From a seat at his kitchen table in Livermore, Robert Freeman leads an organization that has improved the lives of thousands around the world.
It is the legacy, he says, of someone who decades ago improved his life.
"When I was a teenager, my junior year in high school, my parents divorced," Freeman said. "Mother went here. Father went there. Mother said, 'You go live with him.' Father said, 'You go live with her.' And I ended up falling through the cracks."
When Freeman's normally good grades started to fall and he began showing up to school disheveled, it was his chemistry teacher who put two and two together.
"She figured it out. She said you're going to sleep on my couch," Freeman said. "And I still get choked up about that."
Freeman promised his teacher once he had "made it," he'd repay the kindness. He did that in 2000, leaving a successful career as a technology executive to become a high school teacher himself.
Freeman's giving back, however, was just getting started.
With his students, Freeman started One Dollar For Life, a nonprofit asking young people to donate just a single dollar each. Then, using his business savvy and tireless spirit, Freeman produced amazing results with the money.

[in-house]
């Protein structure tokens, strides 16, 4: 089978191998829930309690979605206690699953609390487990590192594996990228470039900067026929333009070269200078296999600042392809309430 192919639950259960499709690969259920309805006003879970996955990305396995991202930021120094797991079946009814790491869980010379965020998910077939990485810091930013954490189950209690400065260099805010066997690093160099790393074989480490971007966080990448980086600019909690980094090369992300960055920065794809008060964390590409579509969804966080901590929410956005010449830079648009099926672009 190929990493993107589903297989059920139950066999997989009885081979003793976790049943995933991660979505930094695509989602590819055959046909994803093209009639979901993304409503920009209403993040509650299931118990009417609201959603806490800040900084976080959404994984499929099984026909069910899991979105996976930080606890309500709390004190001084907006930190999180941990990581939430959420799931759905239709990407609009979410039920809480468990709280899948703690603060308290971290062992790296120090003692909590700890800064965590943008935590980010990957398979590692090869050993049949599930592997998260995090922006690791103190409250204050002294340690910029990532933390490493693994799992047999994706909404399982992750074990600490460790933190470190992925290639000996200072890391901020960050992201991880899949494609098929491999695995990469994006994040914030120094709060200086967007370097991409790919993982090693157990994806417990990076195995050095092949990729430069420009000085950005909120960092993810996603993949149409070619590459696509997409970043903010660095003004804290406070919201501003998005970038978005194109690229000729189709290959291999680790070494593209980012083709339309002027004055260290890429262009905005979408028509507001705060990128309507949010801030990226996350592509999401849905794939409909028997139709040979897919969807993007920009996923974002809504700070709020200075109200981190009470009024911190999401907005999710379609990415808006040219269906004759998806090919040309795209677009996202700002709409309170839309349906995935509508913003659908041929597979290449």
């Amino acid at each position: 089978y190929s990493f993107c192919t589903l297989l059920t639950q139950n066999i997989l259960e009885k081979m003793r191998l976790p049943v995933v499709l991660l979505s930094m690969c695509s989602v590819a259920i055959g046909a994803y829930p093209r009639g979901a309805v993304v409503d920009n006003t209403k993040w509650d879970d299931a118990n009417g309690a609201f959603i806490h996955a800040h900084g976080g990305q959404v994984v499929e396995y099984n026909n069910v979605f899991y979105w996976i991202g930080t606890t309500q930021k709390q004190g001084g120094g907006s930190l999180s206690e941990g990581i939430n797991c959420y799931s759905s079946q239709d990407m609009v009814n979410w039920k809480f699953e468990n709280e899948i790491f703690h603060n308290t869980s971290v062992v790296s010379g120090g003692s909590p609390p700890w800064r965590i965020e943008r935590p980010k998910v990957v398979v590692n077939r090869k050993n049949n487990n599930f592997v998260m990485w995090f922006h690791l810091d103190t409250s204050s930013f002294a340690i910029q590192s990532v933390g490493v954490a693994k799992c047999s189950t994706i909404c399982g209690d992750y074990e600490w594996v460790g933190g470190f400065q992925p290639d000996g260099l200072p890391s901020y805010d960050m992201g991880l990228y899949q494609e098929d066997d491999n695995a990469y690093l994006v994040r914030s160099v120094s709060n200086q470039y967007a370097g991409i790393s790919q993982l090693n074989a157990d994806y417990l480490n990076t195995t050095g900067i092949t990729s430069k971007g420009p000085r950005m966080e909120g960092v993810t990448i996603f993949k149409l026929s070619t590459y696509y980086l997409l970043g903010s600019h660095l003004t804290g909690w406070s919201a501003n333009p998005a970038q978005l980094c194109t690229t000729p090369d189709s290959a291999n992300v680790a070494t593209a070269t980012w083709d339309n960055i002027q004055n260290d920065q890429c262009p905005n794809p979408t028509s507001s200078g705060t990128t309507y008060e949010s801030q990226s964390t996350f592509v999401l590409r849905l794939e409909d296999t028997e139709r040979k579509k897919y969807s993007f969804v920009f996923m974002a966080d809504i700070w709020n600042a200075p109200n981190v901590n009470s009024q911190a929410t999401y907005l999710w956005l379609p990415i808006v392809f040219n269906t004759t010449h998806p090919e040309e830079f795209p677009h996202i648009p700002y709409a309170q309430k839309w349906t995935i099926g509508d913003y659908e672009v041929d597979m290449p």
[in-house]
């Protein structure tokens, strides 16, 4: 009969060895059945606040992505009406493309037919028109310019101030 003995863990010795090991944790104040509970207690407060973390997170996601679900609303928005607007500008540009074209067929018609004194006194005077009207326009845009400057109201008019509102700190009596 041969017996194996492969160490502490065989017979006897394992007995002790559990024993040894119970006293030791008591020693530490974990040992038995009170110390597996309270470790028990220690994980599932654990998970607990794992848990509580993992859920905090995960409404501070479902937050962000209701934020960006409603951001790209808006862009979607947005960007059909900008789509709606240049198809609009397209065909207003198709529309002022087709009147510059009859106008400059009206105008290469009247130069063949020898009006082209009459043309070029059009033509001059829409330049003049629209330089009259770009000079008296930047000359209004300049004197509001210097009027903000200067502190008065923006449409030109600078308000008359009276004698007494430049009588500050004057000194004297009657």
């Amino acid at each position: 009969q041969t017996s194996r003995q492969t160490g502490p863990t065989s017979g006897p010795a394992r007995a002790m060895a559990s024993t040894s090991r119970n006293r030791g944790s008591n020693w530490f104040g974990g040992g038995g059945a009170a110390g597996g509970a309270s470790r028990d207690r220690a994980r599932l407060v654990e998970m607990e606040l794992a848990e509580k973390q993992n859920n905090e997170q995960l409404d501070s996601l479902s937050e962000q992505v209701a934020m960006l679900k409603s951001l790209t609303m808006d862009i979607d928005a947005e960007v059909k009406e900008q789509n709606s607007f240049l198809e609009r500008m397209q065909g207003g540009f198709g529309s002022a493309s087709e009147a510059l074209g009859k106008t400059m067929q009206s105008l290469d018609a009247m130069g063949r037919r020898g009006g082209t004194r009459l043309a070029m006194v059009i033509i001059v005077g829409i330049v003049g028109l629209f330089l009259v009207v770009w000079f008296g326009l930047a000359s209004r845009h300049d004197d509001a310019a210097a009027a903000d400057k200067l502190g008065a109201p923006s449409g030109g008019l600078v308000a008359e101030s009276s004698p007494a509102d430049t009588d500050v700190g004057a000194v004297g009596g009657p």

"We have now completed 142 small-scale infrastructure projects in the developing world," Freeman said. "Classrooms, medical clinics, computer labs, libraries."
Freeman recently rebranded ODFL as The Global Upflit Project, now asking anyone for any small amount they can spare. "Pocket change" is what Freeman calls it.
"What is the amount you are never going to miss?" Freeman asked. "But when you combine it with hundreds of other people's pocket change, you have a tremendous impact on a village in the developing world."
And it is not just in the developing world anymore.
When the coronavirus pandemic hit, sewing centers TGUP built in Kenya and Nepal, ones that normally produced kits of sanitary supplies to help girls stay in school, switched to sewing masks.
The majority of the masks were given out in their respective countries, but Freeman saw an opportunity for people in the developing world to help those in the developed world.
He began importing thousands of masks to the Bay Area where he made them available to the homeless and others who might not be able to buy their own.
Freeman says the workers at the sewing centers are thrilled to be able to repay some of the kindness that has been shown to them.
"What this teaches me is that generosity is not only of money, it is of the heart," he said.